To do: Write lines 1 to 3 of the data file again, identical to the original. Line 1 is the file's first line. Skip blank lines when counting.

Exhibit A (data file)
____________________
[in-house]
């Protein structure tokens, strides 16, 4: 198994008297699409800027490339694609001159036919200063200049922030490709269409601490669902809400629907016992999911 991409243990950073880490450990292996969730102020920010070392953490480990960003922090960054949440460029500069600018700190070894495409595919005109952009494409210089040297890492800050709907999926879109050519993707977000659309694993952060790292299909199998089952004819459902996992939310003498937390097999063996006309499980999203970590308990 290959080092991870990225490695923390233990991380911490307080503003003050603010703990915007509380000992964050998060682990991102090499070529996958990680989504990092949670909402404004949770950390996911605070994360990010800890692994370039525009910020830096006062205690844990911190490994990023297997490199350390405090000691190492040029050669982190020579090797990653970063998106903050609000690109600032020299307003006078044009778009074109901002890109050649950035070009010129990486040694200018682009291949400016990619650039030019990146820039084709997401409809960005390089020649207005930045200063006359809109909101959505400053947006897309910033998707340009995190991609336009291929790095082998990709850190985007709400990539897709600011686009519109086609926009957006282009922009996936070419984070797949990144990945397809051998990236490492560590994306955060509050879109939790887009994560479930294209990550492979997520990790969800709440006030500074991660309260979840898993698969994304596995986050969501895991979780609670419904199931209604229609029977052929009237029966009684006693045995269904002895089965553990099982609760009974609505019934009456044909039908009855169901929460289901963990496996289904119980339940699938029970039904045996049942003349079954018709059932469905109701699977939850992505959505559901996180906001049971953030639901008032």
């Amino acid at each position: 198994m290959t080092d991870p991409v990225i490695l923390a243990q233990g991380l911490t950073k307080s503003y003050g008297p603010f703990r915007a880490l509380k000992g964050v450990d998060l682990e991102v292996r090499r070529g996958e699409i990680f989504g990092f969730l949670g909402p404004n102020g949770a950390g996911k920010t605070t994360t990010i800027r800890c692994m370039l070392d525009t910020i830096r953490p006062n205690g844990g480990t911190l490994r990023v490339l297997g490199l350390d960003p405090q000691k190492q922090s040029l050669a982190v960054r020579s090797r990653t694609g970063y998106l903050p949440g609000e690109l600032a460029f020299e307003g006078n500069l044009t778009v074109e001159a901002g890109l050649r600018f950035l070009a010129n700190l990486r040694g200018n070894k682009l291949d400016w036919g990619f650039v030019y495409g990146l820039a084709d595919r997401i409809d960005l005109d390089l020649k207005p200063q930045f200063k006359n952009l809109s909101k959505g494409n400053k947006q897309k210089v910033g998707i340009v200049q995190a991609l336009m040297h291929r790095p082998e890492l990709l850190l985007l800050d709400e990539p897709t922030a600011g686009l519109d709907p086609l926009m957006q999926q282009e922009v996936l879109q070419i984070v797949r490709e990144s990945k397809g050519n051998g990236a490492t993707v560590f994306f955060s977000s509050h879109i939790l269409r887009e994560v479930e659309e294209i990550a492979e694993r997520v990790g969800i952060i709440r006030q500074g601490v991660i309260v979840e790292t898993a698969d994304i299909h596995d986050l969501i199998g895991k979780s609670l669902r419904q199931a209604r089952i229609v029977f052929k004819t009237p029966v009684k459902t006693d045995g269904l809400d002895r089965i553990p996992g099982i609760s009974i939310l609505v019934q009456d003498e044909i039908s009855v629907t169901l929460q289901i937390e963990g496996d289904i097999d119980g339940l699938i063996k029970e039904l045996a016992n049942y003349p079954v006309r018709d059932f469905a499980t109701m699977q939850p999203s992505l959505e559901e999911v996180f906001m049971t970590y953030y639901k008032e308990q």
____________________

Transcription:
[in-house]
């Protein structure tokens, strides 16, 4: 198994008297699409800027490339694609001159036919200063200049922030490709269409601490669902809400629907016992999911 991409243990950073880490450990292996969730102020920010070392953490480990960003922090960054949440460029500069600018700190070894495409595919005109952009494409210089040297890492800050709907999926879109050519993707977000659309694993952060790292299909199998089952004819459902996992939310003498937390097999063996006309499980999203970590308990 290959080092991870990225490695923390233990991380911490307080503003003050603010703990915007509380000992964050998060682990991102090499070529996958990680989504990092949670909402404004949770950390996911605070994360990010800890692994370039525009910020830096006062205690844990911190490994990023297997490199350390405090000691190492040029050669982190020579090797990653970063998106903050609000690109600032020299307003006078044009778009074109901002890109050649950035070009010129990486040694200018682009291949400016990619650039030019990146820039084709997401409809960005390089020649207005930045200063006359809109909101959505400053947006897309910033998707340009995190991609336009291929790095082998990709850190985007709400990539897709600011686009519109086609926009957006282009922009996936070419984070797949990144990945397809051998990236490492560590994306955060509050879109939790887009994560479930294209990550492979997520990790969800709440006030500074991660309260979840898993698969994304596995986050969501895991979780609670419904199931209604229609029977052929009237029966009684006693045995269904002895089965553990099982609760009974609505019934009456044909039908009855169901929460289901963990496996289904119980339940699938029970039904045996049942003349079954018709059932469905109701699977939850992505959505559901996180906001049971953030639901008032």
């Amino acid at each position: 198994m290959t080092d991870p991409v990225i490695l923390a243990q233990g991380l911490t950073k307080s503003y003050g008297p603010f703990r915007a880490l509380k000992g964050v450990d998060l682990e991102v292996r090499r070529g996958e699409i990680f989504g990092f969730l949670g909402p404004n102020g949770a950390g996911k920010t605070t994360t990010i800027r800890c692994m370039l070392d525009t910020i830096r953490p006062n205690g844990g480990t911190l490994r990023v490339l297997g490199l350390d960003p405090q000691k190492q922090s040029l050669a982190v960054r020579s090797r990653t694609g970063y998106l903050p949440g609000e690109l600032a460029f020299e307003g006078n500069l044009t778009v074109e001159a901002g890109l050649r600018f950035l070009a010129n700190l990486r040694g200018n070894k682009l291949d400016w036919g990619f650039v030019y495409g990146l820039a084709d595919r997401i409809d960005l005109d390089l020649k207005p200063q930045f200063k006359n952009l809109s909101k959505g494409n400053k947006q897309k210089v910033g998707i340009v200049q995190a991609l336009m040297h291929r790095p082998e890492l990709l850190l985007l800050d709400e990539p897709t922030a600011g686009l519109d709907p086609l926009m957006q999926q282009e922009v996936l879109q070419i984070v797949r490709e990144s990945k397809g050519n051998g990236a490492t993707v560590f994306f955060s977000s509050h879109i939790l269409r887009e994560v479930e659309e294209i990550a492979e694993r997520v990790g969800i952060i709440r006030q500074g601490v991660i309260v979840e790292t898993a698969d994304i299909h596995d986050l969501i199998g895991k979780s609670l669902r419904q199931a209604r089952i229609v029977f052929k004819t009237p029966v009684k459902t006693d045995g269904l809400d002895r089965i553990p996992g099982i609760s009974i939310l609505v019934q009456d003498e044909i039908s009855v629907t169901l929460q289901i937390e963990g496996d289904i097999d119980g339940l699938i063996k029970e039904l045996a016992n049942y003349p079954v006309r018709d059932f469905a499980t109701m699977q939850p999203s992505l959505e559901e999911v996180f906001m049971t970590y953030y639901k008032e308990q």